Thursday, July 8, 2010

Cover Me

I've a collection of essays coming out next year from Norton called Sweet Heaven When I Die. Subtitle to be determined. It's a collection of previously published pieces and some new work, but it's not a grab bag. Rather, it's organized around some themes that guide some of my favorite work outside the subject of fundamentalism. There's the last Yiddish writer, a forlorn banjo player, an anarchist martyr, a blues philosopher, a bewitched preacher, and the long unpublished piece that I'd originally planned to title the book after, "Sweet Fuck All, Colorado." I'm keeping the "sweet" but saving the "fuck" for inside the covers. The book, sadly, is not as naughty as that sentence. Fortunately, it's not as corny, either.

Other titles I considered and rejected: "Old Enough to Die," "Still Waiting to be Born," "The Point of Despair," and, most bluntly, "This Is Not a Redemption Story." But nor is it as grim as that list would suggest. The pieces I've included are almost all in one sense or another blues stories, which means they're attempts to squeeze from brutality something that's near-tragic, near-comic, to paraphrase Ralph Ellison. I don't know if I've succeeded, but I've "done all I can do" -- which is another title I considered, a line from an old Dock Boggs song. As is Sweet Heaven When I Die.

The question then becomes: What should the cover be? It's a serious question. I'm asking for your help. A suggestion of an image or a concept. If Norton uses it, I'll send you a free copy.*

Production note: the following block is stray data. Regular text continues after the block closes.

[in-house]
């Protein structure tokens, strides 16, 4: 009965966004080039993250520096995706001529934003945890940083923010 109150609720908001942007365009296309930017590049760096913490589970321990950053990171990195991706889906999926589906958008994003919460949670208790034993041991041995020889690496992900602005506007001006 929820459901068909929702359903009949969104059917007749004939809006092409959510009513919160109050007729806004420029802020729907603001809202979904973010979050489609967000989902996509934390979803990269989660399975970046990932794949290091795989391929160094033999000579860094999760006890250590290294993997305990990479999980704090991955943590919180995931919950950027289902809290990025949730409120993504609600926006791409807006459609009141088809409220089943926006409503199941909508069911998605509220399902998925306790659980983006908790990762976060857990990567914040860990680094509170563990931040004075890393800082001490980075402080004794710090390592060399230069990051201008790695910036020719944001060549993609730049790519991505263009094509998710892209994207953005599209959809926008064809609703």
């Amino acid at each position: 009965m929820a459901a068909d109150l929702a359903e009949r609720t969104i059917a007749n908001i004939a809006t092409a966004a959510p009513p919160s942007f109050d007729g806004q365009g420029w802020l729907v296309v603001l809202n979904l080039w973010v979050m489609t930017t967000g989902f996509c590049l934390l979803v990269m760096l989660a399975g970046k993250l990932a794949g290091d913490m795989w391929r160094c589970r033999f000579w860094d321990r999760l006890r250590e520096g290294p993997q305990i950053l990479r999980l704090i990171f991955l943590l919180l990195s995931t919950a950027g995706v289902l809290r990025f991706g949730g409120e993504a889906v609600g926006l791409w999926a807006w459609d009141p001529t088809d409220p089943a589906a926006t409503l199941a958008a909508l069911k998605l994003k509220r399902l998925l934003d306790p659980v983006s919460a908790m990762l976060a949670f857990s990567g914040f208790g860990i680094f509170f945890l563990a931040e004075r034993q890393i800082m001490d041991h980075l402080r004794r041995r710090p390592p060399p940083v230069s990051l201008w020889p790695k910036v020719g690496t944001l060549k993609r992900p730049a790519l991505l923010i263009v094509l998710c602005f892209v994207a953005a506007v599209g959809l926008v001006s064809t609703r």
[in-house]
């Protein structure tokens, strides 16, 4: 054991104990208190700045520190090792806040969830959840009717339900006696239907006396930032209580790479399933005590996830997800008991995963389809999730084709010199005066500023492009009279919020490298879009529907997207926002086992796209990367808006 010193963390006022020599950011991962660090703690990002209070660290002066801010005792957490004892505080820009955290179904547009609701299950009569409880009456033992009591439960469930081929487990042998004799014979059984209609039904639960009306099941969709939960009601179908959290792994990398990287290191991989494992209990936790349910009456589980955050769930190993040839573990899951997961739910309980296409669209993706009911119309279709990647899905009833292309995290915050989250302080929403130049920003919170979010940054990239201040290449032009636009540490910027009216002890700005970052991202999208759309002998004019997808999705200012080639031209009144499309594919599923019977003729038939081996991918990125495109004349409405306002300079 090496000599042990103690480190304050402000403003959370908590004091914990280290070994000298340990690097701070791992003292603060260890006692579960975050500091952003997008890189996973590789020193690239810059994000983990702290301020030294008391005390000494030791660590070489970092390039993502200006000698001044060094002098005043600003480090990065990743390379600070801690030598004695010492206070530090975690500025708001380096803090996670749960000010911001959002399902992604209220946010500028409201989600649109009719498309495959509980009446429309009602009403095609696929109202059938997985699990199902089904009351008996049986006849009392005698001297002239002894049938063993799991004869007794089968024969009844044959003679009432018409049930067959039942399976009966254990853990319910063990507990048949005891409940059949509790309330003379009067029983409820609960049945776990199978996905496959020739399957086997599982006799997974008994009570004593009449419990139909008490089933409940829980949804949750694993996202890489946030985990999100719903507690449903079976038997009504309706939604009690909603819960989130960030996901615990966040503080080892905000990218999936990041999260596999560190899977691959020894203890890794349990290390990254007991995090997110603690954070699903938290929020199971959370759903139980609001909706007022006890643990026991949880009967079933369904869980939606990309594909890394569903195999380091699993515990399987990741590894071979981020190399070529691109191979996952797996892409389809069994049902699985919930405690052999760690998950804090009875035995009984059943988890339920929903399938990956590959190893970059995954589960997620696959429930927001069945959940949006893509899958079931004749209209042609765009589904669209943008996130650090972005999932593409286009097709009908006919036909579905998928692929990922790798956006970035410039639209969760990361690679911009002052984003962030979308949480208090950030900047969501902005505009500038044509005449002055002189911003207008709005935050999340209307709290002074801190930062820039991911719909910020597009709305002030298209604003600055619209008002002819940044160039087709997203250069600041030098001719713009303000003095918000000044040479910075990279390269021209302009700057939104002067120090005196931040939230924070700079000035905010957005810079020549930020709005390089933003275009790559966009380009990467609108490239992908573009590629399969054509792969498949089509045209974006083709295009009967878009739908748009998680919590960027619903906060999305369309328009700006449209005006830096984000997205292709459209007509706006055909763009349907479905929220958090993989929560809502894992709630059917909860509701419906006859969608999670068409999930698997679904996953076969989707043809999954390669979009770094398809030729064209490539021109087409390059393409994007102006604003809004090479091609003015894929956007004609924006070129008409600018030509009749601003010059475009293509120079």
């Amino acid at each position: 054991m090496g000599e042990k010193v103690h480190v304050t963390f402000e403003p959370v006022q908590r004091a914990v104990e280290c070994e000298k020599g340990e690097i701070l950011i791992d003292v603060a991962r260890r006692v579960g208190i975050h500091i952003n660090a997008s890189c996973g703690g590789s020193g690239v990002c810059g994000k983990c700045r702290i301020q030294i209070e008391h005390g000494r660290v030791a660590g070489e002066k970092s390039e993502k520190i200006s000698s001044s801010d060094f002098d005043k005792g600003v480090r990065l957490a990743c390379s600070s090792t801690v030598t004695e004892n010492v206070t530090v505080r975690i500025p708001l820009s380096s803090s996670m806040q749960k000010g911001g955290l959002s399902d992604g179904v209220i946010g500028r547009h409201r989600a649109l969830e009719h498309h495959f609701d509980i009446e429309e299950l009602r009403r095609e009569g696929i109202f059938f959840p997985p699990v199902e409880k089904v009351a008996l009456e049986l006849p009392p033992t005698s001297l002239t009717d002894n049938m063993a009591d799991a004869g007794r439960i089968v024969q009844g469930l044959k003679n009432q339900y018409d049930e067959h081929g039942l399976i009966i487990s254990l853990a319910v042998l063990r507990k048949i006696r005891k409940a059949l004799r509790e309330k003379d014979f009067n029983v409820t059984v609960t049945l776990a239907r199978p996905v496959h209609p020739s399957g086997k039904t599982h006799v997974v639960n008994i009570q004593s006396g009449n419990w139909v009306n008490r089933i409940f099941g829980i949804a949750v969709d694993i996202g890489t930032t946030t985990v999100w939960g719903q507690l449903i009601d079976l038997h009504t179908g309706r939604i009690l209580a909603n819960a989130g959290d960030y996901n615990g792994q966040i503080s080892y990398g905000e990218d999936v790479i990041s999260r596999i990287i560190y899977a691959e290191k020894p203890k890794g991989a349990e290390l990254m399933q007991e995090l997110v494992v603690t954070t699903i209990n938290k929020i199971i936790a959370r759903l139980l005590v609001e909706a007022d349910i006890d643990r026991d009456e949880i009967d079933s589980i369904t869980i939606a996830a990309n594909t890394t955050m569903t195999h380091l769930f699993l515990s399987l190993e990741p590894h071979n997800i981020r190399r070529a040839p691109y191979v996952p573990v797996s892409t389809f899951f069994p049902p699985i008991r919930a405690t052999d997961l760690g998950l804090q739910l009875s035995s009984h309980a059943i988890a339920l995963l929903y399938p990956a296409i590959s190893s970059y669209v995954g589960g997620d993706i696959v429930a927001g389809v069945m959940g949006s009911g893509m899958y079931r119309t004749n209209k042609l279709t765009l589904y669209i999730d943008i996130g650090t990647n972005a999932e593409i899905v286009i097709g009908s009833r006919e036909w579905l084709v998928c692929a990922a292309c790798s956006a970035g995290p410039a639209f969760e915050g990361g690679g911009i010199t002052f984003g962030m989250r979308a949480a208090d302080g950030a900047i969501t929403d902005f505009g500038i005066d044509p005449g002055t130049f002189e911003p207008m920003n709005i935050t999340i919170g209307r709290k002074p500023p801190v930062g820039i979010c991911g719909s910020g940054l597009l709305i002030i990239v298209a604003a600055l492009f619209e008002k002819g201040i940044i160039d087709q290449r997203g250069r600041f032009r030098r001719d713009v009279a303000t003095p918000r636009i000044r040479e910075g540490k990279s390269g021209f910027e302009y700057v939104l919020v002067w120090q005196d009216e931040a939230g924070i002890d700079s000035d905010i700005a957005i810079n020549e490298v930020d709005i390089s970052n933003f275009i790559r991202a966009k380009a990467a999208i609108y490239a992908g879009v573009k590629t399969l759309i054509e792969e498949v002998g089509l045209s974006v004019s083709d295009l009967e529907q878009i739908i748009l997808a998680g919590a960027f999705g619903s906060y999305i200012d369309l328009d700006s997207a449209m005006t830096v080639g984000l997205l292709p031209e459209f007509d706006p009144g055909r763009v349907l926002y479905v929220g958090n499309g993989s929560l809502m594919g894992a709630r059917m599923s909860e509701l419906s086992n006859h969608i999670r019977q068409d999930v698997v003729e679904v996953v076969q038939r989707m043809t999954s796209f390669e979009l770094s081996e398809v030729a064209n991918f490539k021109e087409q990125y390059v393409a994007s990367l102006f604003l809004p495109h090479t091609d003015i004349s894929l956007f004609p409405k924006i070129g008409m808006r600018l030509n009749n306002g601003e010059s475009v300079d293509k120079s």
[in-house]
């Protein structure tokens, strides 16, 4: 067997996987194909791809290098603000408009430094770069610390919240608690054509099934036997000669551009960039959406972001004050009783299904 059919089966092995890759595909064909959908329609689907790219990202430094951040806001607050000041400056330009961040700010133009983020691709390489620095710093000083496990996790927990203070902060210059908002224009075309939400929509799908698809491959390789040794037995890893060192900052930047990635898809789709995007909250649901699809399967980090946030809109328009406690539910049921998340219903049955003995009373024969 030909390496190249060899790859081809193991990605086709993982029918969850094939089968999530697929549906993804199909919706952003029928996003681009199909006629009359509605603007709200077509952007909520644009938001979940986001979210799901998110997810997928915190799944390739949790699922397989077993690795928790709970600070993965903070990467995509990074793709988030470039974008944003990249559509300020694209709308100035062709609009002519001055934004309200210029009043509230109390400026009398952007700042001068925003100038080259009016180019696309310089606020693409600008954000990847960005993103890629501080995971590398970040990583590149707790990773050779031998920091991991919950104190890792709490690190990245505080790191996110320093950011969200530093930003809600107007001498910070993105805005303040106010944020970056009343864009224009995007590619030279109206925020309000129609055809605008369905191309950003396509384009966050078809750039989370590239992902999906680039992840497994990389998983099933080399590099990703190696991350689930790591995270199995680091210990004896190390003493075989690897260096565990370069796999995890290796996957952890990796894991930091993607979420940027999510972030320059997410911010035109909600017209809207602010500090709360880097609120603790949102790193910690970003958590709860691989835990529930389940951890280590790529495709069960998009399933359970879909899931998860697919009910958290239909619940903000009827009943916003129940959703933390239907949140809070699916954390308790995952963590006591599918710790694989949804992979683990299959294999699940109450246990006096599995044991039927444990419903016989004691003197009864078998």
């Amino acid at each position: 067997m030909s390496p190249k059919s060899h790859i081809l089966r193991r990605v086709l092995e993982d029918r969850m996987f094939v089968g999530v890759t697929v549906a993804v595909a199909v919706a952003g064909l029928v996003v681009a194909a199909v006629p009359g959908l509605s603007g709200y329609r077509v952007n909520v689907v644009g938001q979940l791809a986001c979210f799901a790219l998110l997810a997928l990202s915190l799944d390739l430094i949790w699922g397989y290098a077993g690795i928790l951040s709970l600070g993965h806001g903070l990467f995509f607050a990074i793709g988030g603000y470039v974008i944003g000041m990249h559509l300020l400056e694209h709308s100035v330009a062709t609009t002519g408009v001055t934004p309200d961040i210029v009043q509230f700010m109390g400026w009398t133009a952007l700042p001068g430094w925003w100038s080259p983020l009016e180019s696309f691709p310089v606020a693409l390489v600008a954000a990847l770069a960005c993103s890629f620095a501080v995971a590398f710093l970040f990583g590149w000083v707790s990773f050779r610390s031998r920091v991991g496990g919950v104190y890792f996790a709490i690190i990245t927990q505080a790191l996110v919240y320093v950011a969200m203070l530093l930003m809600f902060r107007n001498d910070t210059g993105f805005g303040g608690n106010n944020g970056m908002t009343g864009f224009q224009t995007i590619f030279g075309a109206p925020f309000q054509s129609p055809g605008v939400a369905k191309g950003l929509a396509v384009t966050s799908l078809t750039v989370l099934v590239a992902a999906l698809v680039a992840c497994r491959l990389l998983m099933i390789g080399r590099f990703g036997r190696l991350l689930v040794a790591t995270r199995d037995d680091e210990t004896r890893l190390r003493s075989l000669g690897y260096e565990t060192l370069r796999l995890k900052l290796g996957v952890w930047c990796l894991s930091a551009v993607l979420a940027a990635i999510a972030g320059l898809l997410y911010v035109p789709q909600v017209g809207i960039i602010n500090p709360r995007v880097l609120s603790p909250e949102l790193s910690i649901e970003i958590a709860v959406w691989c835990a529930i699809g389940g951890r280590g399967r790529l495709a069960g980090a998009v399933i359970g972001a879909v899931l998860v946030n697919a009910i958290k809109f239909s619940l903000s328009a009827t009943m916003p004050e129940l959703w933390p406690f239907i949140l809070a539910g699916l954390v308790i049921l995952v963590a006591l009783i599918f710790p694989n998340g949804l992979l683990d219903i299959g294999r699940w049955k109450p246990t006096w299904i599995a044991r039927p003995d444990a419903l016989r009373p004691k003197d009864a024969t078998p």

Here are my past book covers and some other covers I covet:

This is the cover for Killing the Buddha: A Heretic's Bible, which Peter Manseau and Published in 2004. It's my favorite of my book covers, and a favorite in general. It shows up in books about design, too. But, for obvious reasons, it didn't work so great in bookstores. Free Press put the title on the paperback, which really crowded it.

I wasn't crazy about this cover, but other people liked it. I thought it was a bit of a cliche, since other books have used the fake Bible approach. (Though none have the pun. "The Family Bible." Get it? Nobody else did, either.)

This is the cover for a sort of sequel to The Family forthcoming this fall from Little, Brown. Evidently, the designer wanted to evoke the heavy brown of The Family. I like the title treatment. With this one I need to wait to see it in the flesh, so to speak. But for Sweet Heaven When I Die, I definitely want something lighter. And without Christian elements.

I love this cover for my friend Peter Manseau's travelogue, Rag and Bone:

But if that cover is beautiful, the paperback, sadly, is a case study in how to go wrong:

Awful! What's with the turquoise? Is that meant to be sky? This looks like a couch in a Russian dentist's office. (It's a great book, though, in cloth or paper.)

I think this one's so great this is the third time I've posted it:

This one's beautiful, all the more so when one considers that the painting is probably an archival image, but the car detail at the bottom really cheapens it, as if the publisher got worried that people wouldn't connect "Fordlandia" with Henry Ford. I'm a fan of covers that are beautiful but don't try to explain too much.